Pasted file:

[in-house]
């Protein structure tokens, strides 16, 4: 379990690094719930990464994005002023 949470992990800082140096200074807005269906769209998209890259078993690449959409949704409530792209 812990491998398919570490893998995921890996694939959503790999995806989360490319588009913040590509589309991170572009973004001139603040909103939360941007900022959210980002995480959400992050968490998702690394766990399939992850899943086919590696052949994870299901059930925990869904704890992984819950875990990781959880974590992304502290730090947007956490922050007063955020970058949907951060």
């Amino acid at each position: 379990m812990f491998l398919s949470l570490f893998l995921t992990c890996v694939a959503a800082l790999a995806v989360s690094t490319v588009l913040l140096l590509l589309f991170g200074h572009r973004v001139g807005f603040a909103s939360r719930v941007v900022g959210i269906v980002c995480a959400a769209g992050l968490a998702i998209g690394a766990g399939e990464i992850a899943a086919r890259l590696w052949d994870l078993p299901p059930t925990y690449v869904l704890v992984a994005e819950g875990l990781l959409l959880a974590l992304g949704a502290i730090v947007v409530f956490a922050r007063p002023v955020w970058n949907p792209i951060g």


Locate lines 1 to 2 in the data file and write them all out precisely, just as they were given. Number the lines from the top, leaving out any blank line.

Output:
[in-house]
């Protein structure tokens, strides 16, 4: 379990690094719930990464994005002023 949470992990800082140096200074807005269906769209998209890259078993690449959409949704409530792209 812990491998398919570490893998995921890996694939959503790999995806989360490319588009913040590509589309991170572009973004001139603040909103939360941007900022959210980002995480959400992050968490998702690394766990399939992850899943086919590696052949994870299901059930925990869904704890992984819950875990990781959880974590992304502290730090947007956490922050007063955020970058949907951060």